If you've been following my Email Insider columns for a while, you probably know that I'm a big fan of the "Happy Birthday" email.
It's a "high ROI/low LOE" (level of effort) email that is customer-centric, can delight your subscribers, enhance your brand and engagement, and also add a revenue stream to boost your bottom line.
But even with all the advantages birthday emails can provide, my company found in a recent benchmark survey that seven in 10 email marketers don't send them. Further, 76% percent of those who don't send birthday emails aren't planning to start.
What's holding marketers back? Primarily a lack of data (48% said they don't collect birth date information). Others said they have some data but not enough to launch a program, or they're concerned that collecting the data is too big a challenge.
A Blueprint for Birthday Emails
If you have decided to take the plunge or take your existing program to the next level, I've developed the following birthday-email blueprint, which lays out the seven steps that go into building a birthday email program.
Step 1: Set your birthday program goals. Your birthday email programs can serve one or both of these basic goals:
Step 2: Determine a delivery schedule. If you don't use incentives, you can send the message on or near the recipient's birthday. At the other extreme, a travel company sends its birthday emails six weeks early to give recipients time to plan a trip.
Step 3: Collect the data. Decide where and how to collect your data, whether to require birth year and how much data to collect. Your delivery schedule and the number of other required fields drives some of your decisions.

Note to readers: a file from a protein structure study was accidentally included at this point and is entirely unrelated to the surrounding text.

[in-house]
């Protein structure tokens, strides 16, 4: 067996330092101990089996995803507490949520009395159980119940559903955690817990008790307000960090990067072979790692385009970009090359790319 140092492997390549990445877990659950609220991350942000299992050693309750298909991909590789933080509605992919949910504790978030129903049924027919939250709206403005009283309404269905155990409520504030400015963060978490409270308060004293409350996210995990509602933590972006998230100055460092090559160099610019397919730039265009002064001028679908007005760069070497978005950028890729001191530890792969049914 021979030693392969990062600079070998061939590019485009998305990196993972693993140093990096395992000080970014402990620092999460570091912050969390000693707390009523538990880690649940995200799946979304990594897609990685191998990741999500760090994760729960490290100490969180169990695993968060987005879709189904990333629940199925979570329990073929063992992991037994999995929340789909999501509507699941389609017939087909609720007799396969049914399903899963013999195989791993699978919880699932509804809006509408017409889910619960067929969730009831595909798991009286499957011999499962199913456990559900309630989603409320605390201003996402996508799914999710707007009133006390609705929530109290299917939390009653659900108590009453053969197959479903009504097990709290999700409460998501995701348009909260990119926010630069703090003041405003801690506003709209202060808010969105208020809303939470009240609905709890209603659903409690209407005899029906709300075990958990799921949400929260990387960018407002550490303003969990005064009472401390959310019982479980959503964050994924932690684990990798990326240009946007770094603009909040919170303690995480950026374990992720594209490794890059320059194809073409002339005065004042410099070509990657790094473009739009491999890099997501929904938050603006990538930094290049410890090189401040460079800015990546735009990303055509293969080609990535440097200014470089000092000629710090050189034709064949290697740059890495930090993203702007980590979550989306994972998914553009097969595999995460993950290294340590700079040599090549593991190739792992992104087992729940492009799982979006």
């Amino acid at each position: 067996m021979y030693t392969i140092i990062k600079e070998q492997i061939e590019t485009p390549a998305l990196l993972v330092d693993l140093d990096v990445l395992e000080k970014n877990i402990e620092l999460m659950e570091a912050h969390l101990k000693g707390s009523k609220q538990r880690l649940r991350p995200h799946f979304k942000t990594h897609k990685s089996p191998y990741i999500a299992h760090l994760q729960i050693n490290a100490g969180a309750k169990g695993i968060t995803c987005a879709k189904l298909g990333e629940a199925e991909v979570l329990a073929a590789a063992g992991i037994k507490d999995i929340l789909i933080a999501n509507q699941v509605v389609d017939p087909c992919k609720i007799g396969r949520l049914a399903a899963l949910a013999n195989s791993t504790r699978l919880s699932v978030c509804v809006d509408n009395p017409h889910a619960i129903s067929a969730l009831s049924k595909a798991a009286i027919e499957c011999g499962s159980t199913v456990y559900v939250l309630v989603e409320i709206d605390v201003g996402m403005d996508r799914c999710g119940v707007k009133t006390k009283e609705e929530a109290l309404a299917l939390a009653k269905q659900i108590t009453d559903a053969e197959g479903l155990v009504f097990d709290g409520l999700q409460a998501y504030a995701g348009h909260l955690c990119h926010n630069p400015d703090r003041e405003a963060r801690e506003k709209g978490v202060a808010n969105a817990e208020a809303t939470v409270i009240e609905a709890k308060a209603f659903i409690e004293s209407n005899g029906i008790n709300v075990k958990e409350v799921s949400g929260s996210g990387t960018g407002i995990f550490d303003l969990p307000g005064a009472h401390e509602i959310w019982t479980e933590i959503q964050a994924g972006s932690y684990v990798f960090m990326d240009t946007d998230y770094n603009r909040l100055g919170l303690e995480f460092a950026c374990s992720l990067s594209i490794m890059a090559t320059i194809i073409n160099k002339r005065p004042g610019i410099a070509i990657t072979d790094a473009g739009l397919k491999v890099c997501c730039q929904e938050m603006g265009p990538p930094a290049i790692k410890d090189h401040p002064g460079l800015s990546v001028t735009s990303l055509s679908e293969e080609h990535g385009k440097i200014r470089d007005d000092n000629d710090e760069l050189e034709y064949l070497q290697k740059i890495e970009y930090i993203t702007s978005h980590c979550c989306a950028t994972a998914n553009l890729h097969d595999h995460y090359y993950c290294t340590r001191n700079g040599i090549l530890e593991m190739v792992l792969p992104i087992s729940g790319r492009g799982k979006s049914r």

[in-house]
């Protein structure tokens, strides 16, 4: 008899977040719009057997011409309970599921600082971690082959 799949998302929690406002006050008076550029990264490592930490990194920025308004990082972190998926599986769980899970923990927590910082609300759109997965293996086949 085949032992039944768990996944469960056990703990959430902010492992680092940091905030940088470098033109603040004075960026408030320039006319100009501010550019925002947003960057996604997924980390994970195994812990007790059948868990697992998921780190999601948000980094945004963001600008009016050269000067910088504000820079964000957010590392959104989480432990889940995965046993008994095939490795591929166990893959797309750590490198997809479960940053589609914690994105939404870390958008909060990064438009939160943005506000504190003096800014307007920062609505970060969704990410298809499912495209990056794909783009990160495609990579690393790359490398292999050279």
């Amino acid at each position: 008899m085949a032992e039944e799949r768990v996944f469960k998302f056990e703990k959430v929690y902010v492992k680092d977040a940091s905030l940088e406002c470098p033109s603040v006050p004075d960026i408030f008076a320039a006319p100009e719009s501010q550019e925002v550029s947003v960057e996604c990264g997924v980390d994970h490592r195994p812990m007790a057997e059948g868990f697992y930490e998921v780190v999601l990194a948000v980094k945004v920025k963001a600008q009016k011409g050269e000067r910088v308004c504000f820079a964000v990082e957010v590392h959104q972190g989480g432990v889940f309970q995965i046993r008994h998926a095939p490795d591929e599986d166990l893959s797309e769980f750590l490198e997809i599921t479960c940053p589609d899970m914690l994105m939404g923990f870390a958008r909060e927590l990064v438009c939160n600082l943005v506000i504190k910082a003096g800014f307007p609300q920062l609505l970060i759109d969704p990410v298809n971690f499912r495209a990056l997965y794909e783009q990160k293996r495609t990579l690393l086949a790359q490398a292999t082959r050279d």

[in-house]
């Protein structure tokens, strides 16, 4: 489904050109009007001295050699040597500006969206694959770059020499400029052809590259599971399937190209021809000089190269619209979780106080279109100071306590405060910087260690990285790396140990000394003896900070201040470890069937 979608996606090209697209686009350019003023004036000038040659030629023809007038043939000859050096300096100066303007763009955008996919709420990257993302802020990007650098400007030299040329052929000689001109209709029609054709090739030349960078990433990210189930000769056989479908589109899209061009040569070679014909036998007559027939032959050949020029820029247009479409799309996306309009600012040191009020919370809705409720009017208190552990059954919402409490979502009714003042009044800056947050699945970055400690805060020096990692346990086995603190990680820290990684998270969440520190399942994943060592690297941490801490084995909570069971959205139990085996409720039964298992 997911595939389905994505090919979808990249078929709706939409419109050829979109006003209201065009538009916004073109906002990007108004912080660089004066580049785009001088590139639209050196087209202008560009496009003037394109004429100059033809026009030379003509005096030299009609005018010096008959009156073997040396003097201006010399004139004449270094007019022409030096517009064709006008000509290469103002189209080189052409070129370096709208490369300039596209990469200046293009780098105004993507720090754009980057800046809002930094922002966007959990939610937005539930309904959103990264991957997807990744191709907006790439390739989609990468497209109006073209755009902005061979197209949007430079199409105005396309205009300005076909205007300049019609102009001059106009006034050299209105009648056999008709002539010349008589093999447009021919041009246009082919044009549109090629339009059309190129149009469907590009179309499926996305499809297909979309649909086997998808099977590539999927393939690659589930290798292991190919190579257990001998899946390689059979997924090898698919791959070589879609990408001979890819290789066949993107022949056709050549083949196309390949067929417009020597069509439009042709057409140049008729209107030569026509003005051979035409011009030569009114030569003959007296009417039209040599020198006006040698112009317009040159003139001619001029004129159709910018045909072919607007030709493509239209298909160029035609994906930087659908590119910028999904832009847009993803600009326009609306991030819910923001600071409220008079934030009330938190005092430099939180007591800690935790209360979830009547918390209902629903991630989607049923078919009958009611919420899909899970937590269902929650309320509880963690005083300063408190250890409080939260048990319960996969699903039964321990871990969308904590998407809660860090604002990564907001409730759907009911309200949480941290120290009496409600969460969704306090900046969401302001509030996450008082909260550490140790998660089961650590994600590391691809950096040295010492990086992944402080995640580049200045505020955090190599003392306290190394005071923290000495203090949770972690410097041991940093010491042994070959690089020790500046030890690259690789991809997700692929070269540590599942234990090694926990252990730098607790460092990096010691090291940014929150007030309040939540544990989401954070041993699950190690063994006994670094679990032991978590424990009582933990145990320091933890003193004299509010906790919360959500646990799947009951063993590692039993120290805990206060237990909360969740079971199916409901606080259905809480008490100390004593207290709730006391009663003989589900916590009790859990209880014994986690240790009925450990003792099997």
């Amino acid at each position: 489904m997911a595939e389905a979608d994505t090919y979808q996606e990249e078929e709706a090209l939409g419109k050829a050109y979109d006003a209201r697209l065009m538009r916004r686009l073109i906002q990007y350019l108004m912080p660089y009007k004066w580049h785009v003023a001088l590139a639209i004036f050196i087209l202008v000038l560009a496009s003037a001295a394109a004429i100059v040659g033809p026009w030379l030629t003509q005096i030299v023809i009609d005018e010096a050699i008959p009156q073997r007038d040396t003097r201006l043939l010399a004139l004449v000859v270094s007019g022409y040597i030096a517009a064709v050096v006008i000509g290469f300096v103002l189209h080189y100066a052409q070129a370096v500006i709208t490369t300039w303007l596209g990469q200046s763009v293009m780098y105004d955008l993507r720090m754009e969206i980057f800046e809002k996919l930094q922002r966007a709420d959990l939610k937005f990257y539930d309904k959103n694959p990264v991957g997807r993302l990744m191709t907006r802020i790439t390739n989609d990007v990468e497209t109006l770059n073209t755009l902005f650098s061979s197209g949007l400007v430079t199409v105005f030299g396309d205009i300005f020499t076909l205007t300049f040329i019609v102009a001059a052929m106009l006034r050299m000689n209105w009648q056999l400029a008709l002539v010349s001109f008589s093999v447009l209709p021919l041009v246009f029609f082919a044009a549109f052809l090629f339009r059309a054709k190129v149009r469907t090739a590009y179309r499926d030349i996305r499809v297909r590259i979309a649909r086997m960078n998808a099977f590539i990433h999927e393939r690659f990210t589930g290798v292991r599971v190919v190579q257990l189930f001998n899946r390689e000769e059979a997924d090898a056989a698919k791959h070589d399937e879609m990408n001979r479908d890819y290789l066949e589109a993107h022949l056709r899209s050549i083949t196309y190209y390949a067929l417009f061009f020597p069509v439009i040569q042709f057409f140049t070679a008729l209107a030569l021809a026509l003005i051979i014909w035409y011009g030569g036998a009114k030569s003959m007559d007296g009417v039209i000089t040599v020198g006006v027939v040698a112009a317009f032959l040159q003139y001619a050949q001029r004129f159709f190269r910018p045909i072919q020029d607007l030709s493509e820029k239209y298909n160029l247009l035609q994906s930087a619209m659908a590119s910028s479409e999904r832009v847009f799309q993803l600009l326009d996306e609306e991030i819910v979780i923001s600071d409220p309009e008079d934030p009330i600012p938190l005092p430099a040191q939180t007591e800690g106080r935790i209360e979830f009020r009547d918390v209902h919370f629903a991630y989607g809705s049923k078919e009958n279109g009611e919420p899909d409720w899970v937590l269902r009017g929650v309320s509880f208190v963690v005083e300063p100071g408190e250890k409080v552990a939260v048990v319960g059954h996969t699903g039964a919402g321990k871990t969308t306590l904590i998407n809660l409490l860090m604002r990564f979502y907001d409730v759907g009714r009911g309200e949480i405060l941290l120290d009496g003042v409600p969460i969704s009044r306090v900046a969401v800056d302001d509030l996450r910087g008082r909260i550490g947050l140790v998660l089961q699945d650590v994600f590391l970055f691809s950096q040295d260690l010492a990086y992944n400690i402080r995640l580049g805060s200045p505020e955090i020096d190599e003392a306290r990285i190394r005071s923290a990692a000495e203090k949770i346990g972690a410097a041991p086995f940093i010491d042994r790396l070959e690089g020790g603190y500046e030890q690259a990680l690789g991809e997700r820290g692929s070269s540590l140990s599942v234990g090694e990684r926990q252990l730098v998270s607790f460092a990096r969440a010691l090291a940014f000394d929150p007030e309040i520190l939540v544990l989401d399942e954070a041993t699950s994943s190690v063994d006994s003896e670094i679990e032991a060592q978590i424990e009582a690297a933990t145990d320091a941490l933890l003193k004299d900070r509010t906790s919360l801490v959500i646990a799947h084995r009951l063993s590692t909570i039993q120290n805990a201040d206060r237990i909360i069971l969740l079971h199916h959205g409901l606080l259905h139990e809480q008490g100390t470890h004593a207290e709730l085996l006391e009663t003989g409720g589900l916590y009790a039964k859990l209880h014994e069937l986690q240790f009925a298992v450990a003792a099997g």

Requiring day/month/year data will give you the richest amount of data but can reduce form completion rate. If you aren’t going to use birth year for targeting or other purposes, day and month will suffice.
Step 4: Greeting or incentives?
If using incentives is a common part of your email approach, then incorporating them in your birthday messages should be a no-brainer. Over half of the marketers in our benchmark study do provide some incentives.
Without an incentive, your email content must be strong and very creative to make an impression.
If you're unsure, or you need to sell management on the benefits, consider testing both approaches side by side for a few months.
Step 5: Single or multiple emails? Sending a single birthday wish is the most common and easiest approach. However, sending a series of emails can greatly increase results. A sample series might include the first email a week before, then day of birthday and a reminder a week or two later if an incentive has not been used.
Step 6: Design your message. Because birthdays are usually fun days for subscribers, your creative approach should reflect this. Push your designer to create something fun and engaging, distinctive from your other messages while still following your graphic standards and email design best practices.
Copy styles can take many forms. Be sure the copy drives the action you want, is simple and straightforward, and meshes with your brand or corporate image.
Step 7: Testing and optimization. Although listed last, testing and optimization should be part of every step in your pilot program as well as after as you refine it.
Here are some facets to test:
The Next Step
Your birthday program can be your springboard to more event/date-based email programs that increase your contact with subscribers outside of your standard emails, such as birthdays (spouse, family, pets), wedding anniversaries, product/registration anniversaries or other recurring events.
And now, your thoughts: Are you also a birthday-email believer, or do you still need to be convinced? Let me know your thoughts.
Until next time, take it up a notch!